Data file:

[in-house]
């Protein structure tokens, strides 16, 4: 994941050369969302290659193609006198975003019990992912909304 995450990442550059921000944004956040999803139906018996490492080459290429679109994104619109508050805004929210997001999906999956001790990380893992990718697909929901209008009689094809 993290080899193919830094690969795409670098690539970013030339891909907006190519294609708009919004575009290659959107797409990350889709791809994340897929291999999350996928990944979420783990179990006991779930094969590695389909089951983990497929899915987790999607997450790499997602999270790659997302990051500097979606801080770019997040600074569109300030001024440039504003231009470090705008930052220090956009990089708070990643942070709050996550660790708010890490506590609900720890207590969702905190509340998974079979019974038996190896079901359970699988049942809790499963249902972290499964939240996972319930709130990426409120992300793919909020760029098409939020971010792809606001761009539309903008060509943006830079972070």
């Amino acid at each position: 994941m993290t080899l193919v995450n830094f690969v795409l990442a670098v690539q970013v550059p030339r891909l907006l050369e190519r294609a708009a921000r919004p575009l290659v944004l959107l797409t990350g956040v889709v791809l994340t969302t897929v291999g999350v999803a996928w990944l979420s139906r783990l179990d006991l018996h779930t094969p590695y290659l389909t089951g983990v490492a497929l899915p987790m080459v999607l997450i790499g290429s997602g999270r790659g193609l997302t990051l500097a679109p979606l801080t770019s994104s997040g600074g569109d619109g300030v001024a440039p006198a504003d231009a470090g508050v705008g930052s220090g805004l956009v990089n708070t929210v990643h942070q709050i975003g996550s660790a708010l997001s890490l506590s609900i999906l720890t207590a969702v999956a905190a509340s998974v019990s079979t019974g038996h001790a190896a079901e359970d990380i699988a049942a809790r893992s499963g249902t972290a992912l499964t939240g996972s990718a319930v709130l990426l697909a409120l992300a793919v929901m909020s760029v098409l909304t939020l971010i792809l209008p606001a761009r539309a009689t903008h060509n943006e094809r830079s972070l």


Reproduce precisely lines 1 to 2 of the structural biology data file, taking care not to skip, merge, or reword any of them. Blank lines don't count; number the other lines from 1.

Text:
[in-house]
């Protein structure tokens, strides 16, 4: 994941050369969302290659193609006198975003019990992912909304 995450990442550059921000944004956040999803139906018996490492080459290429679109994104619109508050805004929210997001999906999956001790990380893992990718697909929901209008009689094809 993290080899193919830094690969795409670098690539970013030339891909907006190519294609708009919004575009290659959107797409990350889709791809994340897929291999999350996928990944979420783990179990006991779930094969590695389909089951983990497929899915987790999607997450790499997602999270790659997302990051500097979606801080770019997040600074569109300030001024440039504003231009470090705008930052220090956009990089708070990643942070709050996550660790708010890490506590609900720890207590969702905190509340998974079979019974038996190896079901359970699988049942809790499963249902972290499964939240996972319930709130990426409120992300793919909020760029098409939020971010792809606001761009539309903008060509943006830079972070």